France, Germany gang up for EU fight with Britain

10th June 2005, Comments 0 comments

PARIS, June 10 (AFP) - A crisis in the European Union sparked by French and Dutch voters' rejections of the EU's constitution worsened Friday when France and Germany ganged up on Britain ahead of an important summit next week meant to reorganise the bloc's budget for 2007-2013.

PARIS, June 10 (AFP) - A crisis in the European Union sparked by French and Dutch voters' rejections of the EU's constitution worsened Friday when France and Germany ganged up on Britain ahead of an important summit next week meant to reorganise the bloc's budget for 2007-2013.  

French President Jacques Chirac and German Chancellor Gerhard Schroeder, meeting together in Paris, told a joint news conference they wanted Britain to give up a hard-won EUR 5 billion (USD 6 billion) annual rebate it gets from the EU budget - something British Prime Minister Tony Blair has bluntly and repeatedly ruled out.  

"Above all our British friends must recognise how things have changed and the need for greater equity in the financial charges that each country bears," Chirac said.  

The two leaders, representing the Franco-German axis that has long driven the European project, also urged the process of ratifying the moribund constitution to continue, despite the two referendum defeats that theoretically kill it off and Blair's decision to suspend a plebiscite on the charter next year.  

"We are both in agreement in reaffirming how much the European Union... needs above all to unite and to reflect," Chirac said.   Schroeder, at his side, said it was "premature" to consider the EU constitution a dead letter.  

France and Germany's forceful and shared stance, and Britain's refusal to yield set the scene for a dramatic summit of EU heads of state and government in Brussels next Thursday and Friday.  

The atmosphere was expected to be especially tense between Chirac and Blair, whose usually polite relationship has degenerated into acrimony at times in the past over EU matters.  

Chirac said the EU rebate Britain won in 1984 after tough negotiations by then-prime minister Margaret Thatcher was "now old". 

He said each EU state "must make an effort" so that the union's financial problems do not exacerbate the political ones revealed by the resistance to the EU constitution.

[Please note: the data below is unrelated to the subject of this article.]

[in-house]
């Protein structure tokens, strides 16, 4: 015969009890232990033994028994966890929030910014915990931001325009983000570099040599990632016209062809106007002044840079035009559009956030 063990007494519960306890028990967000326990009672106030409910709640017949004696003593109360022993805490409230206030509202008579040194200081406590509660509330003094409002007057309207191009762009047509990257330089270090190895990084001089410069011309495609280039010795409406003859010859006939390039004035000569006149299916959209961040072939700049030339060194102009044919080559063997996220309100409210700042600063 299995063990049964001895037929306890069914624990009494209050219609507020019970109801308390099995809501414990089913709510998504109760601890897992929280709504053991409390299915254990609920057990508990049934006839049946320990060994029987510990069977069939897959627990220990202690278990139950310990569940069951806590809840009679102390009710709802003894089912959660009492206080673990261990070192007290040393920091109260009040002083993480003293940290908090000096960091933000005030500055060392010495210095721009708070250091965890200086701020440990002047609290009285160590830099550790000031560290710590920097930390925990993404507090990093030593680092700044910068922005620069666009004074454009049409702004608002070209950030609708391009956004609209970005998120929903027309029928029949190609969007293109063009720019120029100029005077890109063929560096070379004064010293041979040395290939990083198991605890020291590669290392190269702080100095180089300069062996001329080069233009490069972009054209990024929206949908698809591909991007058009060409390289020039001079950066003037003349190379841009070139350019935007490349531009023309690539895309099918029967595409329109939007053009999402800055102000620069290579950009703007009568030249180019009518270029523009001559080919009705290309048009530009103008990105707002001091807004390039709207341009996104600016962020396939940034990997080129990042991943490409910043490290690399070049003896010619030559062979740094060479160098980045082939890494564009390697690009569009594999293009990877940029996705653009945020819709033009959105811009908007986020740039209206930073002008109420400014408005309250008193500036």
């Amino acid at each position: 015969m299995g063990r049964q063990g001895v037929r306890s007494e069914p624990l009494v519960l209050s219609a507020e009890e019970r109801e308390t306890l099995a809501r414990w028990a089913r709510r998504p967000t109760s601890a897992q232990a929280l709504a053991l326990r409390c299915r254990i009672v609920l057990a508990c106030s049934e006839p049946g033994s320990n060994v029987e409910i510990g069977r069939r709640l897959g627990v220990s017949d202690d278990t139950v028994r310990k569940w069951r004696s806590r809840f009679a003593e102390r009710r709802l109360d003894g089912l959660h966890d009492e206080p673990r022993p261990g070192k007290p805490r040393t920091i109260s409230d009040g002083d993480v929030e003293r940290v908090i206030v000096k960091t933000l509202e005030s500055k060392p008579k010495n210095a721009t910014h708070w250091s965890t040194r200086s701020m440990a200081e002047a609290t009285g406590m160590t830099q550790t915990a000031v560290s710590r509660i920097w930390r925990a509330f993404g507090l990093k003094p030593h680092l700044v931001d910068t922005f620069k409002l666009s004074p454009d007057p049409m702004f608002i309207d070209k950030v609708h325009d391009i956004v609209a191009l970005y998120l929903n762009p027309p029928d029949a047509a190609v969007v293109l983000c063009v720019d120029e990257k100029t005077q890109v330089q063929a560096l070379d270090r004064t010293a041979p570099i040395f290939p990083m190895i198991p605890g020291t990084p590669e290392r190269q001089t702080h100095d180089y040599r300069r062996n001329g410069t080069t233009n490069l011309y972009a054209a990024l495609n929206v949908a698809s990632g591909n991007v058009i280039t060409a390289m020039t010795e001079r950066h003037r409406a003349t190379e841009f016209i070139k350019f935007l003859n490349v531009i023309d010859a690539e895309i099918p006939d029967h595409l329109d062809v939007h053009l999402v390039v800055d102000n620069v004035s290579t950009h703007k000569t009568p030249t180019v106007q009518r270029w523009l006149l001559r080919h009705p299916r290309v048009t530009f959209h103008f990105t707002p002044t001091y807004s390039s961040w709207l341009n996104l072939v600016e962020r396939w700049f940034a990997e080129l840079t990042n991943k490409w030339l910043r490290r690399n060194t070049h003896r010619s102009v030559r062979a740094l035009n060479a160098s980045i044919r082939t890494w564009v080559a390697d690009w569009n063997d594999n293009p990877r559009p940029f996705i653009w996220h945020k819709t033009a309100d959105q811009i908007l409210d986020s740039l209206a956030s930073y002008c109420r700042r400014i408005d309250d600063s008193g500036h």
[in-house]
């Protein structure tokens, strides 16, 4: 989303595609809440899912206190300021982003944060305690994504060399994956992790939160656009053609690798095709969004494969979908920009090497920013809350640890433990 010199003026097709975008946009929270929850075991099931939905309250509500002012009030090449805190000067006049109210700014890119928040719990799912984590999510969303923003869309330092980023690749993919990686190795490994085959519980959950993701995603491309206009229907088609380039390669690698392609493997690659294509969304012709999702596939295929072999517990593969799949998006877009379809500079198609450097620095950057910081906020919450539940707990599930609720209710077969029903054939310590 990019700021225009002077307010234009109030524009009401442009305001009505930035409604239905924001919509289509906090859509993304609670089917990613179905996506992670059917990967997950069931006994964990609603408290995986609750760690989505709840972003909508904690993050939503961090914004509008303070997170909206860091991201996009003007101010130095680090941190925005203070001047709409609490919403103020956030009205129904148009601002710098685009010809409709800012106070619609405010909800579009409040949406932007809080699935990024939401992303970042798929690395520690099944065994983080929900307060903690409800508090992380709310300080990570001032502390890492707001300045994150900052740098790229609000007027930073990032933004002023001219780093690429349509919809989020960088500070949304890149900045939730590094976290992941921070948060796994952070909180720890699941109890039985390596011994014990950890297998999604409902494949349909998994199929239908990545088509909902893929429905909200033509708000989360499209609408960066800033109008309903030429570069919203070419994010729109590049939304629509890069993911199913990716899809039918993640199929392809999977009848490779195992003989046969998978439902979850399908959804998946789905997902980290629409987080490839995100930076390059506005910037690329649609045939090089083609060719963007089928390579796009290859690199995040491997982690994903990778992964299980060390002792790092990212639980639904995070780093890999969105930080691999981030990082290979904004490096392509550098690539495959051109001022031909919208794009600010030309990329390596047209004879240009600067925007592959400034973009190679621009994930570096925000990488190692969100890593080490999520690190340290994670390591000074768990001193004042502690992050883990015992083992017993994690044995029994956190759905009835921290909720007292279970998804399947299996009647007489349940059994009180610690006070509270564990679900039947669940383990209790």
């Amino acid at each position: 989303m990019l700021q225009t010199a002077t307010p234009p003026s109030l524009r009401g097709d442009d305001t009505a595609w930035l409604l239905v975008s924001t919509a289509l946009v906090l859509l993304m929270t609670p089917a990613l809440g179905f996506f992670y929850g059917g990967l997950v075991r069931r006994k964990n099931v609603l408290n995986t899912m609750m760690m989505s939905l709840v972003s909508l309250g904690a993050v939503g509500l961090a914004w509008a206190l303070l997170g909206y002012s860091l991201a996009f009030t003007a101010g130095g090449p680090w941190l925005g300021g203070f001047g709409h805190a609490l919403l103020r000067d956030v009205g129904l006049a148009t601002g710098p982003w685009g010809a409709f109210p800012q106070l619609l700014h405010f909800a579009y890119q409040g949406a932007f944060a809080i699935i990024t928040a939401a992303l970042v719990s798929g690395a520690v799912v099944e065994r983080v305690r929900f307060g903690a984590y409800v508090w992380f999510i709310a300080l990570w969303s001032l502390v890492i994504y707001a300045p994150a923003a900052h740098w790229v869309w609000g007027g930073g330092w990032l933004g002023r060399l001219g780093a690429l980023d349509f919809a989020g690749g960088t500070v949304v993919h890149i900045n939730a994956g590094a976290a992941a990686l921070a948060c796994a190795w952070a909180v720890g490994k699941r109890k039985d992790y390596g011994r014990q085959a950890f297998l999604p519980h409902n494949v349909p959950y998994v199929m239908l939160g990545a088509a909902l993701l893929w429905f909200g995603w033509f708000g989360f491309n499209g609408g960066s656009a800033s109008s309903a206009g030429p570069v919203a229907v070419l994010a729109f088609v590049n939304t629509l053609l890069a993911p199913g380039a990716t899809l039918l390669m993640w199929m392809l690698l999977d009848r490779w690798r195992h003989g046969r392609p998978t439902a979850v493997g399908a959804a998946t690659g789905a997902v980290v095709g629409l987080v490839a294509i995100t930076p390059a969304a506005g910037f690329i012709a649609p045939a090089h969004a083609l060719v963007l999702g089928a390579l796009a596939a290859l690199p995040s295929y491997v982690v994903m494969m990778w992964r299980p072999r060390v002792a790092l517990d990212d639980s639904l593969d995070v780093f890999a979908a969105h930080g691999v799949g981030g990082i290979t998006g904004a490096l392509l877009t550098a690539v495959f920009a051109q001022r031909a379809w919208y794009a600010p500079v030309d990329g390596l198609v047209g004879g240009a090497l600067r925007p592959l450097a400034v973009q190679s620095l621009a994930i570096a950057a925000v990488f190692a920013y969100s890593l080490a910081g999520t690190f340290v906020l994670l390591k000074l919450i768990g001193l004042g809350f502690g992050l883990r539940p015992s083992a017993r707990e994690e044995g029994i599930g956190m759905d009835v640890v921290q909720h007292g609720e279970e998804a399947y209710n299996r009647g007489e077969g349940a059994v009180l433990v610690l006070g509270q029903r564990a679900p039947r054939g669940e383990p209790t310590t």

But British Prime Minister Tony Blair has refused to give way, calling instead for a "fundamental review" of EU spending - implied to mean a revision of costly EU agricultural subsidies from which French farmers greatly benefit.  

The French president, whose authority at home has been enormously weakened by his country's rejection of the EU charter, countered by saying he would not overturn a deal he and Schroeder struck in 2002 to keep the agricultural subsidy system intact until 2013.  

"Everyone must pay his share... but I am not prepared to compromise" on the EU Common Agriculture Policy, he said. 

Schroeder did hold out the promise that France and Germany were ready to make a unspecified, "constructive compromise" at the summit.  

It was the leaders' second get-together in the wake of French and Dutch rejection of the EU charter in the past two weeks.  

A former European commissioner, British parliamentarian Neil Kinnock, accused Chirac of using the row over the British budget rebate as a diversion from his own problems over the EU constitution.  

"Chirac playing these diversionary games simply adds to the discredit," said Kinnock, who is a member of Blair's Labour Party.  

Commentators noted that Chirac and Schroeder will be going into the summit severely weakened.  

Chirac faces a lame-duck presidency to the end of his mandate in 2007 because of the referendum debacle, while various electoral defeats in Germany have left Schroeder with little prospect of holding on to power in polls next year.  

On the other hand, Blair last month won a third mandate and is governing one of the rare vibrant economies among the major EU members.  

A veto from him would scuttle the summit and delay EU budget decision to early next year.  

"Tony Blair may not have the intention of ruining the European summit. But he has the power to do so. That's his strength," the French newspaper Le Figaro said.

© AFP

Subject: French News

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